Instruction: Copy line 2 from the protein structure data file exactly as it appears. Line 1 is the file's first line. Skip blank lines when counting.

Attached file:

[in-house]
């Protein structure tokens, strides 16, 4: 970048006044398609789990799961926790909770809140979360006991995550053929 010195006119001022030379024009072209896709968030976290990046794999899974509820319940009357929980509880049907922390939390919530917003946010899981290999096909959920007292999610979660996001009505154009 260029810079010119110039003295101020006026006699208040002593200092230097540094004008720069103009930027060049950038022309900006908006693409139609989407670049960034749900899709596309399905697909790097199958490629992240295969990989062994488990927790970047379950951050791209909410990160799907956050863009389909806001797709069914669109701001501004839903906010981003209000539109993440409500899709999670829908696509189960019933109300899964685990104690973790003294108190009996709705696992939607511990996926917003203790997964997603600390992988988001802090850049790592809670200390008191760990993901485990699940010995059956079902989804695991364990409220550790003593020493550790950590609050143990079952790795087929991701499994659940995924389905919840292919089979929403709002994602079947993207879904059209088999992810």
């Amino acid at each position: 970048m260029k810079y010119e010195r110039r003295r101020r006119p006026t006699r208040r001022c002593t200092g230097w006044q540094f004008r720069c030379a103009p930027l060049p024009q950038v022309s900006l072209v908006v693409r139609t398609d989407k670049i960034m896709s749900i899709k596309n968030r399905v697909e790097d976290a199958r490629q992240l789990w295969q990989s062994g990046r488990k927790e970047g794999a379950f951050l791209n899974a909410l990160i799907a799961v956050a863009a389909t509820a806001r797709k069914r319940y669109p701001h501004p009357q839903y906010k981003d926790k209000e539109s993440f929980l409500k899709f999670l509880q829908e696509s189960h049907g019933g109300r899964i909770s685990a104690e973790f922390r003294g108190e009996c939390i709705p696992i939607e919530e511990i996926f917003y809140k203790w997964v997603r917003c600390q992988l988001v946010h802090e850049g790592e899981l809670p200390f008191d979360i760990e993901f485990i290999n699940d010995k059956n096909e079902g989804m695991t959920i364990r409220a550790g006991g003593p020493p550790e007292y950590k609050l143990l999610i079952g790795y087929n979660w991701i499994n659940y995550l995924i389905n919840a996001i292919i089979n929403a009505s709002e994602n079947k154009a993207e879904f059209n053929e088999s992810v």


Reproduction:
């Protein structure tokens, strides 16, 4: 970048006044398609789990799961926790909770809140979360006991995550053929 010195006119001022030379024009072209896709968030976290990046794999899974509820319940009357929980509880049907922390939390919530917003946010899981290999096909959920007292999610979660996001009505154009 260029810079010119110039003295101020006026006699208040002593200092230097540094004008720069103009930027060049950038022309900006908006693409139609989407670049960034749900899709596309399905697909790097199958490629992240295969990989062994488990927790970047379950951050791209909410990160799907956050863009389909806001797709069914669109701001501004839903906010981003209000539109993440409500899709999670829908696509189960019933109300899964685990104690973790003294108190009996709705696992939607511990996926917003203790997964997603600390992988988001802090850049790592809670200390008191760990993901485990699940010995059956079902989804695991364990409220550790003593020493550790950590609050143990079952790795087929991701499994659940995924389905919840292919089979929403709002994602079947993207879904059209088999992810």